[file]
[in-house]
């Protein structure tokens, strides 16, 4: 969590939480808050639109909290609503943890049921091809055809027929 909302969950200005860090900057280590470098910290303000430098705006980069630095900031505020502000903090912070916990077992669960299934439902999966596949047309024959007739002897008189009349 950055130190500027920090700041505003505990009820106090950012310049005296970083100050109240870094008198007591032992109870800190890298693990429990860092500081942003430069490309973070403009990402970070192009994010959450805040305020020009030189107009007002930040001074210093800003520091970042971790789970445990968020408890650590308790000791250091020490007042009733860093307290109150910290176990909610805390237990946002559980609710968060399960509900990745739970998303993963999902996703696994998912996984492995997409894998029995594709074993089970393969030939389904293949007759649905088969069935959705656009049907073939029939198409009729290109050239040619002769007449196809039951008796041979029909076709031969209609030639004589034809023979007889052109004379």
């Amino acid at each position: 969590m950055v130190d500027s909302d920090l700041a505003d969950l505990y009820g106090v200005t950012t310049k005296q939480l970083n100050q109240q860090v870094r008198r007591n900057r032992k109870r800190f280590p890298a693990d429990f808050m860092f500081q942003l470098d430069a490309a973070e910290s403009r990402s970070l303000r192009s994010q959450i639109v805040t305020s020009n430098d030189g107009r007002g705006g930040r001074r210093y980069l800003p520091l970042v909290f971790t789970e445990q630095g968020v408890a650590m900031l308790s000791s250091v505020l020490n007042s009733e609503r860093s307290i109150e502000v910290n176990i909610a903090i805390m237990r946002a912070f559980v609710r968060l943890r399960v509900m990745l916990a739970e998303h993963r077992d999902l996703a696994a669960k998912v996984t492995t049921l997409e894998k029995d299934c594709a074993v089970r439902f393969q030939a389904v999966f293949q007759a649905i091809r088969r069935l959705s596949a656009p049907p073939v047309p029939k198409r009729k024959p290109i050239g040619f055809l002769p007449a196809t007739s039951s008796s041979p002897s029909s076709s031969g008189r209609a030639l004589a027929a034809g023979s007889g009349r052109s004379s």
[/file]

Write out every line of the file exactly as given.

[in-house]
């Protein structure tokens, strides 16, 4: 969590939480808050639109909290609503943890049921091809055809027929 909302969950200005860090900057280590470098910290303000430098705006980069630095900031505020502000903090912070916990077992669960299934439902999966596949047309024959007739002897008189009349 950055130190500027920090700041505003505990009820106090950012310049005296970083100050109240870094008198007591032992109870800190890298693990429990860092500081942003430069490309973070403009990402970070192009994010959450805040305020020009030189107009007002930040001074210093800003520091970042971790789970445990968020408890650590308790000791250091020490007042009733860093307290109150910290176990909610805390237990946002559980609710968060399960509900990745739970998303993963999902996703696994998912996984492995997409894998029995594709074993089970393969030939389904293949007759649905088969069935959705656009049907073939029939198409009729290109050239040619002769007449196809039951008796041979029909076709031969209609030639004589034809023979007889052109004379």
């Amino acid at each position: 969590m950055v130190d500027s909302d920090l700041a505003d969950l505990y009820g106090v200005t950012t310049k005296q939480l970083n100050q109240q860090v870094r008198r007591n900057r032992k109870r800190f280590p890298a693990d429990f808050m860092f500081q942003l470098d430069a490309a973070e910290s403009r990402s970070l303000r192009s994010q959450i639109v805040t305020s020009n430098d030189g107009r007002g705006g930040r001074r210093y980069l800003p520091l970042v909290f971790t789970e445990q630095g968020v408890a650590m900031l308790s000791s250091v505020l020490n007042s009733e609503r860093s307290i109150e502000v910290n176990i909610a903090i805390m237990r946002a912070f559980v609710r968060l943890r399960v509900m990745l916990a739970e998303h993963r077992d999902l996703a696994a669960k998912v996984t492995t049921l997409e894998k029995d299934c594709a074993v089970r439902f393969q030939a389904v999966f293949q007759a649905i091809r088969r069935l959705s596949a656009p049907p073939v047309p029939k198409r009729k024959p290109i050239g040619f055809l002769p007449a196809t007739s039951s008796s041979p002897s029909s076709s031969g008189r209609a030639l004589a027929a034809g023979s007889g009349r052109s004379s």